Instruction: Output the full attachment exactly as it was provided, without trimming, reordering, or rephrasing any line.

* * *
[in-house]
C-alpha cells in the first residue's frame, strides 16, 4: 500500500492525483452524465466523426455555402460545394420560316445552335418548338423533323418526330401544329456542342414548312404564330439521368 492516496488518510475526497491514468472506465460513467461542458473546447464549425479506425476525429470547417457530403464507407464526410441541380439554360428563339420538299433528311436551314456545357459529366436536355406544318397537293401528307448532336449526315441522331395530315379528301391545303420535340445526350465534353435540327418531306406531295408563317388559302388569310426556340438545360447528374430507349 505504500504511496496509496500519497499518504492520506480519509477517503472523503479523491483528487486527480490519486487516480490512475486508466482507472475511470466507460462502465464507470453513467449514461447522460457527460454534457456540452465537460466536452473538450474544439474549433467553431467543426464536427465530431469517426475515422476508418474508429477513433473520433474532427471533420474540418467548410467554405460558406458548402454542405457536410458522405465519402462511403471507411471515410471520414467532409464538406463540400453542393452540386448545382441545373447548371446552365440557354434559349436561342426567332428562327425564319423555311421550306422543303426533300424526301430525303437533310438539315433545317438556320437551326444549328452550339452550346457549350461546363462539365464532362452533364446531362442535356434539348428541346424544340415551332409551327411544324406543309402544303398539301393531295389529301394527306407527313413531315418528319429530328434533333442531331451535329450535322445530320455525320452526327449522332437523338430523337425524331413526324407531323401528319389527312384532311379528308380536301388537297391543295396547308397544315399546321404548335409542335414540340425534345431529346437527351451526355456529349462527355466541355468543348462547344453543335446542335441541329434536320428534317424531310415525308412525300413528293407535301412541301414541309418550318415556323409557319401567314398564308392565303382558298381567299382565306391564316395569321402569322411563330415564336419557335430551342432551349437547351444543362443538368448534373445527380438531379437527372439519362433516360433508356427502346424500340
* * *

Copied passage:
[in-house]
C-alpha cells in the first residue's frame, strides 16, 4: 500500500492525483452524465466523426455555402460545394420560316445552335418548338423533323418526330401544329456542342414548312404564330439521368 492516496488518510475526497491514468472506465460513467461542458473546447464549425479506425476525429470547417457530403464507407464526410441541380439554360428563339420538299433528311436551314456545357459529366436536355406544318397537293401528307448532336449526315441522331395530315379528301391545303420535340445526350465534353435540327418531306406531295408563317388559302388569310426556340438545360447528374430507349 505504500504511496496509496500519497499518504492520506480519509477517503472523503479523491483528487486527480490519486487516480490512475486508466482507472475511470466507460462502465464507470453513467449514461447522460457527460454534457456540452465537460466536452473538450474544439474549433467553431467543426464536427465530431469517426475515422476508418474508429477513433473520433474532427471533420474540418467548410467554405460558406458548402454542405457536410458522405465519402462511403471507411471515410471520414467532409464538406463540400453542393452540386448545382441545373447548371446552365440557354434559349436561342426567332428562327425564319423555311421550306422543303426533300424526301430525303437533310438539315433545317438556320437551326444549328452550339452550346457549350461546363462539365464532362452533364446531362442535356434539348428541346424544340415551332409551327411544324406543309402544303398539301393531295389529301394527306407527313413531315418528319429530328434533333442531331451535329450535322445530320455525320452526327449522332437523338430523337425524331413526324407531323401528319389527312384532311379528308380536301388537297391543295396547308397544315399546321404548335409542335414540340425534345431529346437527351451526355456529349462527355466541355468543348462547344453543335446542335441541329434536320428534317424531310415525308412525300413528293407535301412541301414541309418550318415556323409557319401567314398564308392565303382558298381567299382565306391564316395569321402569322411563330415564336419557335430551342432551349437547351444543362443538368448534373445527380438531379437527372439519362433516360433508356427502346424500340